Mr. Locke having been introduced by Lord Shaftesbury to the Duke of Buckingham and Lord Halifax, these three noblemen, instead of conversing with that philosopher on literary subjects, as might naturally have been expected, in a very short time sat down to cards. Mr. Locke, after looking on for some time, took out his pocket-book, and began to write with great attention. One of the company observing this, took the liberty of asking him what he was writing1 "My lord," says Locke, " I am endeavoring, as far us possible, to profit by my present situation; for having waited with impatience for the honor of being in company with the greatest geniuses of the age, I thought I could do nothing better than to write down your conversation : and indeed I have set down the substance of what yon have said for this hour or two."This well-timed rebuke had its effect ; and the noblemen, fully sensible of its force, immediately quitted their play. and entered into a conversation more rational, and better suited to their reputation as men of genius.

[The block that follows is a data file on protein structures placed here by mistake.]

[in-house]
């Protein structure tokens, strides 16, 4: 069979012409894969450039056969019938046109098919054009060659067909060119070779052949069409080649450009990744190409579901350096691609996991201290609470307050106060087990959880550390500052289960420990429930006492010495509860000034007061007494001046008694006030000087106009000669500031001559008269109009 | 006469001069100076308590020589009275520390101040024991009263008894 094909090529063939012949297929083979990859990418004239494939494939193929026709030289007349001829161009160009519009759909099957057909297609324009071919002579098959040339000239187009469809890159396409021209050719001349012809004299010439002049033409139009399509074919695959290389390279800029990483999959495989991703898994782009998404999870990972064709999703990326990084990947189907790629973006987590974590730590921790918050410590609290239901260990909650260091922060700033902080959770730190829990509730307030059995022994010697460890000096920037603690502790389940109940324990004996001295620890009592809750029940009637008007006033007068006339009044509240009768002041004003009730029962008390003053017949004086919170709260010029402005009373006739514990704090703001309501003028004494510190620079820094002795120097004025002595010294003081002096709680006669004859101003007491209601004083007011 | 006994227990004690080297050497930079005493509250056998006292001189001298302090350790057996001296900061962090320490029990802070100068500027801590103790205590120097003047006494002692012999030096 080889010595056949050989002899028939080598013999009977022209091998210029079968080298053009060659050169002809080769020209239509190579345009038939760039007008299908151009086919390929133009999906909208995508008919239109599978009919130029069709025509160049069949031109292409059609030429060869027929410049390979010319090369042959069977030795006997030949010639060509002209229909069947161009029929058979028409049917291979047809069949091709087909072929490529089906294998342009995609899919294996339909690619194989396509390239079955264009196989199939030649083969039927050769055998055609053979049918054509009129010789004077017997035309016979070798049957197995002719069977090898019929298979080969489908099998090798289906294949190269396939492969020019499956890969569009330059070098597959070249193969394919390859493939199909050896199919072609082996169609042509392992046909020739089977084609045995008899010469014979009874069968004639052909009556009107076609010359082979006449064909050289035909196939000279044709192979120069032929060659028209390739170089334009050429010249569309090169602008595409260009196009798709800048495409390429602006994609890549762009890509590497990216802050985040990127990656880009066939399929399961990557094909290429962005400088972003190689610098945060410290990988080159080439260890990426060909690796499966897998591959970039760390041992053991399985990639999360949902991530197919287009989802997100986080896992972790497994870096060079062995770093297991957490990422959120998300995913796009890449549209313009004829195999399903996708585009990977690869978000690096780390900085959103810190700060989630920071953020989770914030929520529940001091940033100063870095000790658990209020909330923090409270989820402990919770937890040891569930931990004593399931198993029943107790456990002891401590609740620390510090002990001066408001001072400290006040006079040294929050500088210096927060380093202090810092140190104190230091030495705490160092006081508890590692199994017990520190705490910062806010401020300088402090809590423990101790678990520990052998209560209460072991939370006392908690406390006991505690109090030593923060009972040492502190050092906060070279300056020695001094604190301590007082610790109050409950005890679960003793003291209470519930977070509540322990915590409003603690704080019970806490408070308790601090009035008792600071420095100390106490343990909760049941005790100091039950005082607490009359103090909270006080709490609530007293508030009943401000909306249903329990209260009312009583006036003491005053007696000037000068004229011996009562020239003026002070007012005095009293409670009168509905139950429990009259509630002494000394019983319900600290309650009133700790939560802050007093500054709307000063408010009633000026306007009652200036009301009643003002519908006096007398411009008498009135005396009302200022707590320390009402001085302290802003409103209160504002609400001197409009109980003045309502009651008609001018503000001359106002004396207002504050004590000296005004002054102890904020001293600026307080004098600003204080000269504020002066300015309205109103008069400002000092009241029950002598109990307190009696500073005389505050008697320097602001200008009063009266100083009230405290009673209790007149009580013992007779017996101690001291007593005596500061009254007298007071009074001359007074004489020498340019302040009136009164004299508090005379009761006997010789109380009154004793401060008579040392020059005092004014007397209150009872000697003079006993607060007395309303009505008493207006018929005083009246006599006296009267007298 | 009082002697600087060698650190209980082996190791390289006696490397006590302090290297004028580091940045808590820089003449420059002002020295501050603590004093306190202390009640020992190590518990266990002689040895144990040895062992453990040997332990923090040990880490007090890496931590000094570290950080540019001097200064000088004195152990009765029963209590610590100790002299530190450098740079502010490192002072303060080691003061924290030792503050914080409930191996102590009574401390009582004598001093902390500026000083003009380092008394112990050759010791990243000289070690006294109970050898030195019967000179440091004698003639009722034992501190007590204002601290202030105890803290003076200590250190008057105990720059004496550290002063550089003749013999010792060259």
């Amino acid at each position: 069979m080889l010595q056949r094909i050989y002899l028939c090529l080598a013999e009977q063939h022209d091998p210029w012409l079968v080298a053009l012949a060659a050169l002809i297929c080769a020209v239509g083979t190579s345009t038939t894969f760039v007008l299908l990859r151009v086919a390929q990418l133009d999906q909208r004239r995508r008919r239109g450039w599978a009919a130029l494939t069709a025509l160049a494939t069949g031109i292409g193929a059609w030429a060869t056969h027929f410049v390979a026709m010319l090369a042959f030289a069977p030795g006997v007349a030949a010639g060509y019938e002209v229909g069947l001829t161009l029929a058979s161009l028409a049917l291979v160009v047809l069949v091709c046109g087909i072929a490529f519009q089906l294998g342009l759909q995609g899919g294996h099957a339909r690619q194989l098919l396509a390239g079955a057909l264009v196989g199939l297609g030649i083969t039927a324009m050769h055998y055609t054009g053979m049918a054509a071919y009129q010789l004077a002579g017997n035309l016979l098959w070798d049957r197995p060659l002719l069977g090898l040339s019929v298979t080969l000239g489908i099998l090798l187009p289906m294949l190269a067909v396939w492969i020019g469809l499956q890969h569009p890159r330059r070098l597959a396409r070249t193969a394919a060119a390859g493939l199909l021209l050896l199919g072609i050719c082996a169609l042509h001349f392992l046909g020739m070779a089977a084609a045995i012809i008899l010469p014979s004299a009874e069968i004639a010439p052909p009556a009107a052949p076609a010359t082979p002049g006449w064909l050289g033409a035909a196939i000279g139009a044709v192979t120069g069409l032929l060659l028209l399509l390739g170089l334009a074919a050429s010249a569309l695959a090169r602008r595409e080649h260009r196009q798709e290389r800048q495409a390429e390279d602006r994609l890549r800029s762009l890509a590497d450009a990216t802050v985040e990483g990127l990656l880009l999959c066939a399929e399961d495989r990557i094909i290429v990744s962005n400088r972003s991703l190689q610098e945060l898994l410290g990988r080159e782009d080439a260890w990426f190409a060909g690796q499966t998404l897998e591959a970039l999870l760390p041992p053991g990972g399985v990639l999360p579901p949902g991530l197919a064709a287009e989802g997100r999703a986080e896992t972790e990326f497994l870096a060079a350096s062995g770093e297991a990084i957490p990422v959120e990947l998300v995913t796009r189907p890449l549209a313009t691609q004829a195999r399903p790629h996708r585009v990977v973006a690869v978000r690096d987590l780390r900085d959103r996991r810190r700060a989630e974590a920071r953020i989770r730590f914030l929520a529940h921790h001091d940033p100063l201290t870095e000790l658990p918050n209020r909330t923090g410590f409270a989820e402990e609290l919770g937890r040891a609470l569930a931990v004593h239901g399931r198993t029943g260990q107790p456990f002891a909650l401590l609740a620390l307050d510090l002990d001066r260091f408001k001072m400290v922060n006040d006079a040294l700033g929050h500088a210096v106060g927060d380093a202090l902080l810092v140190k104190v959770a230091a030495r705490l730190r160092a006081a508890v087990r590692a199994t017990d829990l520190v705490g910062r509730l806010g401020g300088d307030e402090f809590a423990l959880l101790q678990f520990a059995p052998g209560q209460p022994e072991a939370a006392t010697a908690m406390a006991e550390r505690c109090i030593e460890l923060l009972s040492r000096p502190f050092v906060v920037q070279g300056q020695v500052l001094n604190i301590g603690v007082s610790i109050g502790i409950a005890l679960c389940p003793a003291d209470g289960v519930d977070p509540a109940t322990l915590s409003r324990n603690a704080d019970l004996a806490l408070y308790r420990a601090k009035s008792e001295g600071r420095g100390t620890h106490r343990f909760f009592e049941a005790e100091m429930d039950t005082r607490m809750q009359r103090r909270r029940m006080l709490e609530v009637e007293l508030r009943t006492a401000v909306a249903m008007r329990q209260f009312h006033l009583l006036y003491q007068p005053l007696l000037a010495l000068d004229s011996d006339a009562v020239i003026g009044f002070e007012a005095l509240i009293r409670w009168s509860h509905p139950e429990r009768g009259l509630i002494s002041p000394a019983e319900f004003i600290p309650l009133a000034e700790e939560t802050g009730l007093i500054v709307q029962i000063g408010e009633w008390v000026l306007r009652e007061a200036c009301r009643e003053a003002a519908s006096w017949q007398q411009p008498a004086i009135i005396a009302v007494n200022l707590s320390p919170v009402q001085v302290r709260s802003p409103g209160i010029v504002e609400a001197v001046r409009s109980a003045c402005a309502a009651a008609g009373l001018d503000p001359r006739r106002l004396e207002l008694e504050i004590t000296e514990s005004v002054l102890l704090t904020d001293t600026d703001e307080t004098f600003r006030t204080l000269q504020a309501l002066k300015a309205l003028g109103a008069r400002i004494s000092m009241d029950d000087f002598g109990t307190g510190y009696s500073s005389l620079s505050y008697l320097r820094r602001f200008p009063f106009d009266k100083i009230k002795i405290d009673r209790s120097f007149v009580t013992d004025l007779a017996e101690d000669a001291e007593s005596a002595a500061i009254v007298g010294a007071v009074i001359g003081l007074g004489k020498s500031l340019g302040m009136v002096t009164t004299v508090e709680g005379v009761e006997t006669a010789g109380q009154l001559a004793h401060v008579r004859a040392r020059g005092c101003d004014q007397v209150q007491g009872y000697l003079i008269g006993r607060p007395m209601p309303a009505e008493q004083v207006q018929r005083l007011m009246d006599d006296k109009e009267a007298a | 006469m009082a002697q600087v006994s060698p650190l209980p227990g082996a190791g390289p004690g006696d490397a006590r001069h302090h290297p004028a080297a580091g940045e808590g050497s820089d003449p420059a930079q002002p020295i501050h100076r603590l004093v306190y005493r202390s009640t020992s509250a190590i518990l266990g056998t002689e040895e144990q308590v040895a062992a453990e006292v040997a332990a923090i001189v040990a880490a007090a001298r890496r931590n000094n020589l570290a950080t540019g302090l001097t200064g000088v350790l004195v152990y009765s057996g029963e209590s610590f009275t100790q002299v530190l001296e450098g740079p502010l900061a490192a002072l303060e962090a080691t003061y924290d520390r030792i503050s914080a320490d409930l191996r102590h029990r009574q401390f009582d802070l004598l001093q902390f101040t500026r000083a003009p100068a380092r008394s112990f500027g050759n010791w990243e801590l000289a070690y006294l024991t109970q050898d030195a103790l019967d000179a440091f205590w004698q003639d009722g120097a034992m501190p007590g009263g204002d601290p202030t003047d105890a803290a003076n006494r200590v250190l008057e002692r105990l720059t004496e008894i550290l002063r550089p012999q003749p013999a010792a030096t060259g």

From The Percy Anecdotes